Did you know Oliver Stone‘s first movie was a 1974 horror quickie called “Seizure”? Probably not, especially given that he doesn’t want you to know that (hell, even we skipped over it in our retrospective of the director in 2012) . The official story is that Stone got famous writing screenplays in the late 70s and early 80s — “Midnight Express,” “Conan the Barbarian,” “Scarface” — but he made “Seizure” and 1981’s “The Hand” (with Michael Caine!) first. He wasn’t exactly proud of the work, though, and though it did come out on VHS, “Seizure” has never had a DVD release: Stone has bought the rights to ensure it never happens. But thanks to the interwebs, you can still get a (blurry) look at the whole thing.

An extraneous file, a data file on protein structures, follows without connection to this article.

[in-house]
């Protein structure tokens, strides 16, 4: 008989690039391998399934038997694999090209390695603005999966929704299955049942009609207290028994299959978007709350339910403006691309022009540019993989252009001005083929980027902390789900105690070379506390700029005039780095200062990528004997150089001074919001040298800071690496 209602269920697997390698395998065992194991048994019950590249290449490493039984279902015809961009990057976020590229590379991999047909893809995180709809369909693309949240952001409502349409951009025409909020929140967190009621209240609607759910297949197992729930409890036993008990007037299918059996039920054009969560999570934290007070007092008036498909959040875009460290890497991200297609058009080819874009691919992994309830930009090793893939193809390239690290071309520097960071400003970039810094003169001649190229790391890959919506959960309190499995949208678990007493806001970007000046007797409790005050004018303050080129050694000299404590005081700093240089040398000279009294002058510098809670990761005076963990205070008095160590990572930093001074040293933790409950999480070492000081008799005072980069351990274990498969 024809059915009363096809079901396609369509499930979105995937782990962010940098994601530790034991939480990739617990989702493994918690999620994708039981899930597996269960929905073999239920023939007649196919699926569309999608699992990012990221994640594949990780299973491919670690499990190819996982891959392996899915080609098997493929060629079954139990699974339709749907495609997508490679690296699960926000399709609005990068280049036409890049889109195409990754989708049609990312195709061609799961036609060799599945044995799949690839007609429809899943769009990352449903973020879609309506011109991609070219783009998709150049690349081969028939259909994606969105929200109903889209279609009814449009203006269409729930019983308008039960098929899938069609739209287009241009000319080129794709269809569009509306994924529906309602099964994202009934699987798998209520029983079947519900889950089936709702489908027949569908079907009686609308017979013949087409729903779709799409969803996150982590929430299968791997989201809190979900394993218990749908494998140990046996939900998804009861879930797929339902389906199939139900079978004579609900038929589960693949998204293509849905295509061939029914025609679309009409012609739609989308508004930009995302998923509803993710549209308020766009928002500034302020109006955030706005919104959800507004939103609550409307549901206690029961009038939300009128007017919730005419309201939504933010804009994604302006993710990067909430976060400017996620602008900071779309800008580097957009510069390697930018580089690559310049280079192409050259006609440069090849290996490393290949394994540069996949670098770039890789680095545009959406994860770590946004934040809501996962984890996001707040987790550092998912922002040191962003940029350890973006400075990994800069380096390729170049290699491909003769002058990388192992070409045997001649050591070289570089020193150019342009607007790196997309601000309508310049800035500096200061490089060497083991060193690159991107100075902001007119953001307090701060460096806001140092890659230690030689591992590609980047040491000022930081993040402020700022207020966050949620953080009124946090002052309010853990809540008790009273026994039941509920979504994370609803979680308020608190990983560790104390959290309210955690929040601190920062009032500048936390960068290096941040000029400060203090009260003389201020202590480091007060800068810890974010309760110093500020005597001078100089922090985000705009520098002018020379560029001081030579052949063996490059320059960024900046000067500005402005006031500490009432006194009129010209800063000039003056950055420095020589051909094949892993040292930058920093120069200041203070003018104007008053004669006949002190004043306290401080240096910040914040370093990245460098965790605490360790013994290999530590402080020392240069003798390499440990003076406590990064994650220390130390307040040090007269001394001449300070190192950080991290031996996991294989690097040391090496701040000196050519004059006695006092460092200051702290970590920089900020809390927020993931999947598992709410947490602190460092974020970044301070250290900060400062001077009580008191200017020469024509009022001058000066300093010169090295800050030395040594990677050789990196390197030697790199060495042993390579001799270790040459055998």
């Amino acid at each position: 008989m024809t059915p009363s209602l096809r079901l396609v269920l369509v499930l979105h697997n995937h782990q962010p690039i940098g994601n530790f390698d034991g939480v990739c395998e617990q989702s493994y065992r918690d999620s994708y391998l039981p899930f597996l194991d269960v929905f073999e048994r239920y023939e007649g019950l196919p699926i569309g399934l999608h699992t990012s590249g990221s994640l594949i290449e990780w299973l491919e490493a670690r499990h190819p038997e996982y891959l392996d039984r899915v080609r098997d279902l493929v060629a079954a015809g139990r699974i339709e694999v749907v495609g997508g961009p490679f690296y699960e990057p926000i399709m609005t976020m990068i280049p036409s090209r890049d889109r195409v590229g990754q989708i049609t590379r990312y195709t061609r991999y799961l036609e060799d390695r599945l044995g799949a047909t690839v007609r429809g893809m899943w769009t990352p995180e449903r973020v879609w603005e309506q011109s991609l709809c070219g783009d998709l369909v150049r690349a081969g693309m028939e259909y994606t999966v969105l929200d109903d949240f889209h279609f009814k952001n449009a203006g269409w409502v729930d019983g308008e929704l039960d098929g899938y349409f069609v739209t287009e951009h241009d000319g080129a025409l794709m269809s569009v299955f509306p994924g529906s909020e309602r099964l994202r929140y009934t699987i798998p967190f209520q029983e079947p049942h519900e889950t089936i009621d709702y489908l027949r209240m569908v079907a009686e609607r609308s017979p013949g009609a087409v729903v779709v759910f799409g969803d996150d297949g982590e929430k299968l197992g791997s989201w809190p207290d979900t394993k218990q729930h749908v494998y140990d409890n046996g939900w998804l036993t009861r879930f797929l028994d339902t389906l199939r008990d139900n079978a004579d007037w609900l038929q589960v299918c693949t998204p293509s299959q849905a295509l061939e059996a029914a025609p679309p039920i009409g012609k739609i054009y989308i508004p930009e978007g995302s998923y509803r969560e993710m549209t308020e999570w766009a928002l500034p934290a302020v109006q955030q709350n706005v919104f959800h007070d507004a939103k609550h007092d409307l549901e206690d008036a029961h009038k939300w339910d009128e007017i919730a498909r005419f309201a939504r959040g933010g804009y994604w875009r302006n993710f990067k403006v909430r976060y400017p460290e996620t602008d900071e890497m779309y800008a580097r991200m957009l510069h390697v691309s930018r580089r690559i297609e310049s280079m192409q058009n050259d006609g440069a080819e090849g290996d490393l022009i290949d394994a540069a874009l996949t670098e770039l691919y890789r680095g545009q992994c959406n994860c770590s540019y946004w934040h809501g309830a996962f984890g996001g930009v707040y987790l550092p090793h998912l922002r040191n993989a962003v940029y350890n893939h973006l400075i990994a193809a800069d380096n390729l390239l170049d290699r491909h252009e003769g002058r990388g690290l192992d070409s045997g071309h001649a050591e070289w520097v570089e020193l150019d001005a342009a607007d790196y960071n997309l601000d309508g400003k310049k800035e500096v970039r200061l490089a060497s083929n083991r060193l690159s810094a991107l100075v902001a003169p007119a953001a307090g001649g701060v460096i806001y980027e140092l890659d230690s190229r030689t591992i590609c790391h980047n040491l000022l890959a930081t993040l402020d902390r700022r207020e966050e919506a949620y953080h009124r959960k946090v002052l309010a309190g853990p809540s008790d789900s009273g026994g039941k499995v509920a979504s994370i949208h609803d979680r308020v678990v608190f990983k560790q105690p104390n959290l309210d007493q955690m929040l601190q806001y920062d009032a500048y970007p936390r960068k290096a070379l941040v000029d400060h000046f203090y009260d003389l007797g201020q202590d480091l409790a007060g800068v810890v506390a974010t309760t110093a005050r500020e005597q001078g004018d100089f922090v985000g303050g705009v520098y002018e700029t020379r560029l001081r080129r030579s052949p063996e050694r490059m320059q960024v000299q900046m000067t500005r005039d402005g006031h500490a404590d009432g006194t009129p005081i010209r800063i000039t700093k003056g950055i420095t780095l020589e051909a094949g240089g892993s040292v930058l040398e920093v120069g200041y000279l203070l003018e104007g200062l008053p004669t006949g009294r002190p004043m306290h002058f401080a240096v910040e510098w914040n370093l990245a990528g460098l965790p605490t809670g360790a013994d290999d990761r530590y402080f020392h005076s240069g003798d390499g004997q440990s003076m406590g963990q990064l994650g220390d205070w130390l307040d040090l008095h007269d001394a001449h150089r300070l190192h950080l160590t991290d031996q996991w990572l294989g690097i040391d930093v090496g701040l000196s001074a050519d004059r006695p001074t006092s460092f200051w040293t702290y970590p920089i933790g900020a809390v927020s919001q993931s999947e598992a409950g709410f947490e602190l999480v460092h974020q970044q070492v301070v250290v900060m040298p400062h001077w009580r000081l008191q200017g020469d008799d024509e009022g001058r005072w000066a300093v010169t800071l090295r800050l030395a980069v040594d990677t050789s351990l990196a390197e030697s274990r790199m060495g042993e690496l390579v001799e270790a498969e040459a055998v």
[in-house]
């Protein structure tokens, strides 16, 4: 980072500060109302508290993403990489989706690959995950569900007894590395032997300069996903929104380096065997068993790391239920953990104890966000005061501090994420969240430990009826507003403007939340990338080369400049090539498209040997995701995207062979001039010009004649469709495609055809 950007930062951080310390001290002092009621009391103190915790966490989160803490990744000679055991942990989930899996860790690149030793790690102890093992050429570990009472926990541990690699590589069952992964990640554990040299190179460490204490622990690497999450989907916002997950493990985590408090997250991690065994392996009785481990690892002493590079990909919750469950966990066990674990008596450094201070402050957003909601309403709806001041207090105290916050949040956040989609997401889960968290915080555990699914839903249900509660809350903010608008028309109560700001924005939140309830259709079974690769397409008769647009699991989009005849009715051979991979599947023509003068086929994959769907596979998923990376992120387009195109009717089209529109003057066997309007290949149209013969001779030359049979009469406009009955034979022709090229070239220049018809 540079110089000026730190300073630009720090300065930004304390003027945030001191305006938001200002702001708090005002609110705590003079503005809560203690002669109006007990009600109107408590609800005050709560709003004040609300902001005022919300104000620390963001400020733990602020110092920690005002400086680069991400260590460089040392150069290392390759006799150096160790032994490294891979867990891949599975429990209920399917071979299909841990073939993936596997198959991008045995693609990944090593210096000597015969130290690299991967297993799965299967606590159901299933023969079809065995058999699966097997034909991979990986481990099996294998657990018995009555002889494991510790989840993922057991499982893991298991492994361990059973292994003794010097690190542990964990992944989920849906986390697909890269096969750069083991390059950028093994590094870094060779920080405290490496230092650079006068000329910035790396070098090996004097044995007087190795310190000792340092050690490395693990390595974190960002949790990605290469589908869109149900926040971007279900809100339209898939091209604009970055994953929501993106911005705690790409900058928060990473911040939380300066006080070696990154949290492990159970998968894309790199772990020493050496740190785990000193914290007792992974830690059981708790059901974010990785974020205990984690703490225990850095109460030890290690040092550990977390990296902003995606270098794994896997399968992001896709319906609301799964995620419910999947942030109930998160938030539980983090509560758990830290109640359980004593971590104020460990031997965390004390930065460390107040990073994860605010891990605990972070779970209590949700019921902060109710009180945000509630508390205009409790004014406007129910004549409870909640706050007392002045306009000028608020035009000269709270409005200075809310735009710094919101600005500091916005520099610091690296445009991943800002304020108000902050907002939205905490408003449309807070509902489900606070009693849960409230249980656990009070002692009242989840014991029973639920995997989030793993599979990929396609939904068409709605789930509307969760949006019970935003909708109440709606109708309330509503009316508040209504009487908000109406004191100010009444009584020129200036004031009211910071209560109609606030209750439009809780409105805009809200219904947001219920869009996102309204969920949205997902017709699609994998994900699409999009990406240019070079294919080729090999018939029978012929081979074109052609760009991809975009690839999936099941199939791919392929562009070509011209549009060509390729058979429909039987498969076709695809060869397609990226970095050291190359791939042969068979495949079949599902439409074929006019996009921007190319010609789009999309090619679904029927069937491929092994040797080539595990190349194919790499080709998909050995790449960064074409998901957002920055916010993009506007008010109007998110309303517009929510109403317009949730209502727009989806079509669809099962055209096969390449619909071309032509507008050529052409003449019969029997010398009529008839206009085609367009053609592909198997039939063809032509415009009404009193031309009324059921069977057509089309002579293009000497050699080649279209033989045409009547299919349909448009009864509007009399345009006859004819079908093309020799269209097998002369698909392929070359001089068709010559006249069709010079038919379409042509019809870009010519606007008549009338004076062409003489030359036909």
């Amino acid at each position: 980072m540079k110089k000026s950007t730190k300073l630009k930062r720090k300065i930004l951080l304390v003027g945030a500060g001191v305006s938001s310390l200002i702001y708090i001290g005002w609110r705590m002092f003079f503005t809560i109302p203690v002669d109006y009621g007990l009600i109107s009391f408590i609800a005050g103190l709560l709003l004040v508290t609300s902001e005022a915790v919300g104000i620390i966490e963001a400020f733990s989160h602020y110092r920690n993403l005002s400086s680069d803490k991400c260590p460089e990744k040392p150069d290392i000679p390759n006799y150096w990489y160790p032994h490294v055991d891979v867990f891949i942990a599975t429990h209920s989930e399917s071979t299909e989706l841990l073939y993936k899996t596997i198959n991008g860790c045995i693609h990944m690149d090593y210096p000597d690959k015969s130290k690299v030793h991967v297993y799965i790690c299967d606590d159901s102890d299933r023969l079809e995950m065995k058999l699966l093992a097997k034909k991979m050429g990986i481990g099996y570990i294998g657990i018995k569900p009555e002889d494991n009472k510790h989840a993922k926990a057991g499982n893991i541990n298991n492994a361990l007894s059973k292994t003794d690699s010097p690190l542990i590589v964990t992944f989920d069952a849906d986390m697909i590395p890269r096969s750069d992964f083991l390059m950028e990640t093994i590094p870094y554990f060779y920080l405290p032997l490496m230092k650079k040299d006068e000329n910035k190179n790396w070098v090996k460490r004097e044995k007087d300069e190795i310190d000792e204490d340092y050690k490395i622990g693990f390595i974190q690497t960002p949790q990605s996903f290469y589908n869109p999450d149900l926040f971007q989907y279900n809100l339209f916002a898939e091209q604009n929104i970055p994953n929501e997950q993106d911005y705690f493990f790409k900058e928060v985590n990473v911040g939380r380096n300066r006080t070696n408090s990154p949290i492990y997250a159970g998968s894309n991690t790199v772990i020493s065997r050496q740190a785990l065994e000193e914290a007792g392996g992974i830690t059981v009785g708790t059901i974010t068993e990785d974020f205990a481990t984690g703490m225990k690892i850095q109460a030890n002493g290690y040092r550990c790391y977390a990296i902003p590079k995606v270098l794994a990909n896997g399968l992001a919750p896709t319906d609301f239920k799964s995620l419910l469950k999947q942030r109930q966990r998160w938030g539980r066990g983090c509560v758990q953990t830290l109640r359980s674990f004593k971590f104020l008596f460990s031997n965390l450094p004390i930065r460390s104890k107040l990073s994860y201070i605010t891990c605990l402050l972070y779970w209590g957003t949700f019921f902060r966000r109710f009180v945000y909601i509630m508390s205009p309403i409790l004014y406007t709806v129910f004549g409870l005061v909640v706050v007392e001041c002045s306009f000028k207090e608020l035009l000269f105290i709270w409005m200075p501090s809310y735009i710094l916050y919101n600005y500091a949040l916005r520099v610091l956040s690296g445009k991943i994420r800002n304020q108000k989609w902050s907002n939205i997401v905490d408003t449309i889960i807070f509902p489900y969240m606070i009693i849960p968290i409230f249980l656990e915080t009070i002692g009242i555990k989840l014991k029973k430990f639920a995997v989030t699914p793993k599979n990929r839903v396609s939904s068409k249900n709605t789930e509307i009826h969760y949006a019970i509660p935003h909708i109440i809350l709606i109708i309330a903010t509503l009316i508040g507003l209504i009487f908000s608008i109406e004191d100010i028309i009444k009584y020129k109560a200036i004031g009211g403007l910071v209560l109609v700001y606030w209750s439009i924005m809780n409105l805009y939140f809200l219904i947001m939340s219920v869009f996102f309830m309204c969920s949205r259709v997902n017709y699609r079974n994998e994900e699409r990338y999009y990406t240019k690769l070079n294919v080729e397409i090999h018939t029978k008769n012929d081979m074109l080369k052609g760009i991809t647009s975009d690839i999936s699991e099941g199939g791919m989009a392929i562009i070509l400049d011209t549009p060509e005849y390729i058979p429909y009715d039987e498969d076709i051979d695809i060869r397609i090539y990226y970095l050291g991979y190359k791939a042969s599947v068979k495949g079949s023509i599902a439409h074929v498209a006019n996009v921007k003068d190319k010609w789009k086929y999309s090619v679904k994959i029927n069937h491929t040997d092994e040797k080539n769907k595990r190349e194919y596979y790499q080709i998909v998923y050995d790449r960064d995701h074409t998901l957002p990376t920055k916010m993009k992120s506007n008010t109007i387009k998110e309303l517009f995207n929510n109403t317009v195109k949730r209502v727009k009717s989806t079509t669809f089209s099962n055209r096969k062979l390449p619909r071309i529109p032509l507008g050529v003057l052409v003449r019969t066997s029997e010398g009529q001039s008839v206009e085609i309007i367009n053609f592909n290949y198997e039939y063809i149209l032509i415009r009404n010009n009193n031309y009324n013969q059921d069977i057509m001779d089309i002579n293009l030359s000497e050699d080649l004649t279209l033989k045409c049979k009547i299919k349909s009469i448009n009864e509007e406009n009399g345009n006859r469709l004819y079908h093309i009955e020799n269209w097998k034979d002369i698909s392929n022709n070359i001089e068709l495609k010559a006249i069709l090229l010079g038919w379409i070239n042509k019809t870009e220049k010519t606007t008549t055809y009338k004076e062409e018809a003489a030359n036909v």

The film “stars” Jonathan Frid (who played Barnabas Collins, in the original TV run of “Dark Shadows”), Martine Beswick (famous for “catfight” scenes in both “One Million Years BC” with Raquel Welch, and in “From Russia With Love” with a former Miss Israel), Hervé Villechaize (aka Tattoo from “Fantasy Island“) and Mary Wonorov, who would be a great central character for a book about 20th century culture: she danced at original Velvet Underground performances and appeared in numerous Warhol art films before switching to the B-movie world to star in “Death Race 2000” and numerous Roger Corman flicks.
As for “Seizure” itself… it’s hella awkwardly made, complete with massive lapses in timing and editing, lots of running around in poorly-lit darkness and an honest-to-god bit where the radio reports the escape of three dangerous inmates from a nearby asylum…. (yes, it’s playing with the idea of paranoid fantasies, but still): but it’s better than a solid half-dozen Stone movies, and it doesn’t have ranty, sophomoric politics. Enjoy.